Finishing second in the batting title race with a .320 average would suggest that Bogaerts should be hitting in one of the top three lineup spots, but a high batting average being vital for those hitting high in the order is a bit of a misconception. The key for those at the top of the lineup is to get on base. Bogaerts is certainly capable of that, but the amount of walks Ortiz draws (77 last year, 6th most in the league) resulted in a team-high .360 OBP.
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One benefit of having Ortiz hit third is that pitchers may be less eager to give Big Papi a free pass with Bogaerts looming. The young shortstop may not be a major threat to hit one out of the park, but he’s about as good as it gets when it comes to slapping a base hit to the opposite field to move runners along. The Red Sox will certainly be pleased if the end result of hitting Ortiz third is that he gets more pitches to hit.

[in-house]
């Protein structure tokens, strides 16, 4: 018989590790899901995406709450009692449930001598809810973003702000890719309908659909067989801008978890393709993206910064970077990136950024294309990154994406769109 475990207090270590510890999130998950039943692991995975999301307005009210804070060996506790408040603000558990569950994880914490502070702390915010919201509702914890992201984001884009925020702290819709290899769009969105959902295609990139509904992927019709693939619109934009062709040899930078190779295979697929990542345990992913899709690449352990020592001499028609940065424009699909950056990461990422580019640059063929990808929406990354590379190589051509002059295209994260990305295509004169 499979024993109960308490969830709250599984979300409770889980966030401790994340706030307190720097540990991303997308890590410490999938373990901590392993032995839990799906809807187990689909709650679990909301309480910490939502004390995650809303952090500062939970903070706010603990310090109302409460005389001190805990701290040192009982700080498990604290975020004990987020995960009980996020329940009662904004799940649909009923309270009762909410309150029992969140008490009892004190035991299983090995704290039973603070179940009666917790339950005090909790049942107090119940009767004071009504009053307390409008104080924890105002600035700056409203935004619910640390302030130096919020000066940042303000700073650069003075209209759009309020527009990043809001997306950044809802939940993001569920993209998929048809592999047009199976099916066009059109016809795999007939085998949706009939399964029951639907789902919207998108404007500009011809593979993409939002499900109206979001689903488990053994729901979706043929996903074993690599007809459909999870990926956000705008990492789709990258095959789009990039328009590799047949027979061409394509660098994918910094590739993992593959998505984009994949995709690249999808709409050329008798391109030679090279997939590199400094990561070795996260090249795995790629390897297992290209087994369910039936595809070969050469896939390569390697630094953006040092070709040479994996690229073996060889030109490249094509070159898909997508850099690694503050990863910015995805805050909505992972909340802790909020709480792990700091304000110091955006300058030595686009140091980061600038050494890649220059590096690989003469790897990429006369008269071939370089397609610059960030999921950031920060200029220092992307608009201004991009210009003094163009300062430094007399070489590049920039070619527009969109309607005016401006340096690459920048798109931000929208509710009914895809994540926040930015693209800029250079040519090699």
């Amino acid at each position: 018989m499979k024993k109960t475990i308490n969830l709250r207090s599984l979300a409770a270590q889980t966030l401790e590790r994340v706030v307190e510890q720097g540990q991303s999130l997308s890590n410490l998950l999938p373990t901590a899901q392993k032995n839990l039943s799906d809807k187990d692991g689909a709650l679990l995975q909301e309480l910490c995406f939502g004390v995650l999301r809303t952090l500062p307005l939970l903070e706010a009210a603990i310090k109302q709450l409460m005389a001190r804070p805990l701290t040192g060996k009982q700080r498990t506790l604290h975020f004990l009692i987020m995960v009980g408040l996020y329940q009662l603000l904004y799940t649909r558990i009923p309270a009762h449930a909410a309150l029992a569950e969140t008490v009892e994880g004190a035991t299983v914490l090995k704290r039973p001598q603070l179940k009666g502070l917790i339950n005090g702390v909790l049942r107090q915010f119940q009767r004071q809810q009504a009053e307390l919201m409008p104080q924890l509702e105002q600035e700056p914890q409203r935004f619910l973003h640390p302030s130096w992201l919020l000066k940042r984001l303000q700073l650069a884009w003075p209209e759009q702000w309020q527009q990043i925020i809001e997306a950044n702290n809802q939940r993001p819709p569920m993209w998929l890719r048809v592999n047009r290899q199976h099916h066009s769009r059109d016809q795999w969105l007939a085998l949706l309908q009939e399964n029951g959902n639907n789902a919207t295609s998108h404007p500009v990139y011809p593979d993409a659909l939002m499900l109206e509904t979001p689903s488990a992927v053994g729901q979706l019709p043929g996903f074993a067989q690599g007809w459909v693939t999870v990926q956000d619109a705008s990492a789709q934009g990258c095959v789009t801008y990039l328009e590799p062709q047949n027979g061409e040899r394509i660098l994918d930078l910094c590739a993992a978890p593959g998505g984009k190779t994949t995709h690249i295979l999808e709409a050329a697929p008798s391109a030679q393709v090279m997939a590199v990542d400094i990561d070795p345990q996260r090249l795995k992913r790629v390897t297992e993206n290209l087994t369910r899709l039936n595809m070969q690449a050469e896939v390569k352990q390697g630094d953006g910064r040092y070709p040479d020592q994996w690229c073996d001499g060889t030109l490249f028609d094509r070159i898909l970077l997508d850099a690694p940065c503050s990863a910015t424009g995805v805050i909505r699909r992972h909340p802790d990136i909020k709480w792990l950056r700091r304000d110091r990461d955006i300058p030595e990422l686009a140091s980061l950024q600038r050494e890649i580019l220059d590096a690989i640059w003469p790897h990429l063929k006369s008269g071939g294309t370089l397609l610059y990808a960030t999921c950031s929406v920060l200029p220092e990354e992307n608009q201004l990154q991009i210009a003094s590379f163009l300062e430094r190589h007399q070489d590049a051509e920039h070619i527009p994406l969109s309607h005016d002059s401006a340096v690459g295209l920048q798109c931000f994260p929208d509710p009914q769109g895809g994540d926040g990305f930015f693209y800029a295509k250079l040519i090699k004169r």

Even if Bogaerts doesn’t have the home run power that a slugger like Ortiz has, he still hits for extra-bases. Last year his 35 doubles tied for 12th most in the league and he also added 3 triples. Hitting cleanup isn’t just about smashing home runs, it’s about driving in runners that get on base. Bogaerts hit .331 with runners in scoring position last year, which trailed only lead-off hitter Mookie Betts among Red Sox hitters that saw at least 70 at-bats in that situation.
Next: More power on the horizon